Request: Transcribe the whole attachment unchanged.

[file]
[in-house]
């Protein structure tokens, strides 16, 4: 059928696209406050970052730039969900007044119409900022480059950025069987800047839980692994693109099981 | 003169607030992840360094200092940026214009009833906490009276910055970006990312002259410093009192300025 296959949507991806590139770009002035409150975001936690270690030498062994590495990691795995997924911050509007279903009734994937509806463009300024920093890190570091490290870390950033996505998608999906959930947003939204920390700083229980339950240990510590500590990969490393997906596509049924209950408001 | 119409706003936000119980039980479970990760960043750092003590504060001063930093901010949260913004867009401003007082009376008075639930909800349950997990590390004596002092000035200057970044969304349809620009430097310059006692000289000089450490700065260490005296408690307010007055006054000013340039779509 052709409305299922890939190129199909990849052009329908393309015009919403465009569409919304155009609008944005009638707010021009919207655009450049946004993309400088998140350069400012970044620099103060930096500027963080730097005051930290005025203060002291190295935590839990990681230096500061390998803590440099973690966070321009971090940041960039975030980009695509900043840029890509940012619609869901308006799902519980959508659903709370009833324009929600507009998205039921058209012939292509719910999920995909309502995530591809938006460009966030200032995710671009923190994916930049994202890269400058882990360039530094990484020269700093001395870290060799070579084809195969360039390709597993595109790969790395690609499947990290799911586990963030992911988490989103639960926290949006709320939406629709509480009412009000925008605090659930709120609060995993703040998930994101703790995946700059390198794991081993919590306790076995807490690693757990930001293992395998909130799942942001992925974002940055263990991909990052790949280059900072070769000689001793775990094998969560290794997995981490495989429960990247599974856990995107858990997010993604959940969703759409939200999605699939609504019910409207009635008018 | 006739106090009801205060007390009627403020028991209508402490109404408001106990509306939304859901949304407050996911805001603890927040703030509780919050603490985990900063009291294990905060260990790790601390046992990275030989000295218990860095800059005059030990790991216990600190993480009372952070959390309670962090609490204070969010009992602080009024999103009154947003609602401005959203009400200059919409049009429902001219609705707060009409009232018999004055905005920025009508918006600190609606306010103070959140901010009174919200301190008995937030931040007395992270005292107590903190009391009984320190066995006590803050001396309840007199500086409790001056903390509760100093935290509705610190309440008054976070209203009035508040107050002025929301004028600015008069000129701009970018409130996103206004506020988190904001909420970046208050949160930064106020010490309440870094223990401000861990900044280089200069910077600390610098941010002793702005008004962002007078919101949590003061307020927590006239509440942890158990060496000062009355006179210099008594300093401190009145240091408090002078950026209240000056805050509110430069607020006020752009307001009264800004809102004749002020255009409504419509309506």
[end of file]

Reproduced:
[in-house]
């Protein structure tokens, strides 16, 4: 059928696209406050970052730039969900007044119409900022480059950025069987800047839980692994693109099981 | 003169607030992840360094200092940026214009009833906490009276910055970006990312002259410093009192300025 296959949507991806590139770009002035409150975001936690270690030498062994590495990691795995997924911050509007279903009734994937509806463009300024920093890190570091490290870390950033996505998608999906959930947003939204920390700083229980339950240990510590500590990969490393997906596509049924209950408001 | 119409706003936000119980039980479970990760960043750092003590504060001063930093901010949260913004867009401003007082009376008075639930909800349950997990590390004596002092000035200057970044969304349809620009430097310059006692000289000089450490700065260490005296408690307010007055006054000013340039779509 052709409305299922890939190129199909990849052009329908393309015009919403465009569409919304155009609008944005009638707010021009919207655009450049946004993309400088998140350069400012970044620099103060930096500027963080730097005051930290005025203060002291190295935590839990990681230096500061390998803590440099973690966070321009971090940041960039975030980009695509900043840029890509940012619609869901308006799902519980959508659903709370009833324009929600507009998205039921058209012939292509719910999920995909309502995530591809938006460009966030200032995710671009923190994916930049994202890269400058882990360039530094990484020269700093001395870290060799070579084809195969360039390709597993595109790969790395690609499947990290799911586990963030992911988490989103639960926290949006709320939406629709509480009412009000925008605090659930709120609060995993703040998930994101703790995946700059390198794991081993919590306790076995807490690693757990930001293992395998909130799942942001992925974002940055263990991909990052790949280059900072070769000689001793775990094998969560290794997995981490495989429960990247599974856990995107858990997010993604959940969703759409939200999605699939609504019910409207009635008018 | 006739106090009801205060007390009627403020028991209508402490109404408001106990509306939304859901949304407050996911805001603890927040703030509780919050603490985990900063009291294990905060260990790790601390046992990275030989000295218990860095800059005059030990790991216990600190993480009372952070959390309670962090609490204070969010009992602080009024999103009154947003609602401005959203009400200059919409049009429902001219609705707060009409009232018999004055905005920025009508918006600190609606306010103070959140901010009174919200301190008995937030931040007395992270005292107590903190009391009984320190066995006590803050001396309840007199500086409790001056903390509760100093935290509705610190309440008054976070209203009035508040107050002025929301004028600015008069000129701009970018409130996103206004506020988190904001909420970046208050949160930064106020010490309440870094223990401000861990900044280089200069910077600390610098941010002793702005008004962002007078919101949590003061307020927590006239509440942890158990060496000062009355006179210099008594300093401190009145240091408090002078950026209240000056805050509110430069607020006020752009307001009264800004809102004749002020255009409504419509309506």